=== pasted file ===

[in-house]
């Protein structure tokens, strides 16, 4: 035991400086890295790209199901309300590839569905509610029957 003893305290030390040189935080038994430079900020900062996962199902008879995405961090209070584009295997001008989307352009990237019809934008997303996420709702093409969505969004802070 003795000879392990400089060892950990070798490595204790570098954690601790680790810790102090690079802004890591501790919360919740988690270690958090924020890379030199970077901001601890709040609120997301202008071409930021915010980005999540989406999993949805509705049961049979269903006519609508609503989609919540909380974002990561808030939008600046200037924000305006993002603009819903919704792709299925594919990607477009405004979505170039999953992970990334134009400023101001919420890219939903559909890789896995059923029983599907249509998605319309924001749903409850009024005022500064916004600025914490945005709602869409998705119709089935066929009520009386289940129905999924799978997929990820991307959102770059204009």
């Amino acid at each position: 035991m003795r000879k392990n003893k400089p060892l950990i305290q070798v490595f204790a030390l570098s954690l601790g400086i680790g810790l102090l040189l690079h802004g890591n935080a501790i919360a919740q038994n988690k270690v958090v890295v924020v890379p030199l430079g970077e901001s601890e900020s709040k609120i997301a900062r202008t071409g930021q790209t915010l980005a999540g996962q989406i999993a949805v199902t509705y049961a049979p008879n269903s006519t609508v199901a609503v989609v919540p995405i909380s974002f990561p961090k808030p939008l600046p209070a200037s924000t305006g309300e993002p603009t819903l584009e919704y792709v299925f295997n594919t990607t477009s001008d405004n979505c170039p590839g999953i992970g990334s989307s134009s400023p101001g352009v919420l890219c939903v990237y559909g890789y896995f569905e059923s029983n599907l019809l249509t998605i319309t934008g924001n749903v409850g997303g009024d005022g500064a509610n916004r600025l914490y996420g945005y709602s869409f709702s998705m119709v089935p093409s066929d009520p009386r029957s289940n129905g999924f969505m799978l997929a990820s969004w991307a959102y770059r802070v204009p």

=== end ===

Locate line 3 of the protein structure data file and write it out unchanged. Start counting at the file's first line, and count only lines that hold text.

């Amino acid at each position: 035991m003795r000879k392990n003893k400089p060892l950990i305290q070798v490595f204790a030390l570098s954690l601790g400086i680790g810790l102090l040189l690079h802004g890591n935080a501790i919360a919740q038994n988690k270690v958090v890295v924020v890379p030199l430079g970077e901001s601890e900020s709040k609120i997301a900062r202008t071409g930021q790209t915010l980005a999540g996962q989406i999993a949805v199902t509705y049961a049979p008879n269903s006519t609508v199901a609503v989609v919540p995405i909380s974002f990561p961090k808030p939008l600046p209070a200037s924000t305006g309300e993002p603009t819903l584009e919704y792709v299925f295997n594919t990607t477009s001008d405004n979505c170039p590839g999953i992970g990334s989307s134009s400023p101001g352009v919420l890219c939903v990237y559909g890789y896995f569905e059923s029983n599907l019809l249509t998605i319309t934008g924001n749903v409850g997303g009024d005022g500064a509610n916004r600025l914490y996420g945005y709602s869409f709702s998705m119709v089935p093409s066929d009520p009386r029957s289940n129905g999924f969505m799978l997929a990820s969004w991307a959102y770059r802070v204009p």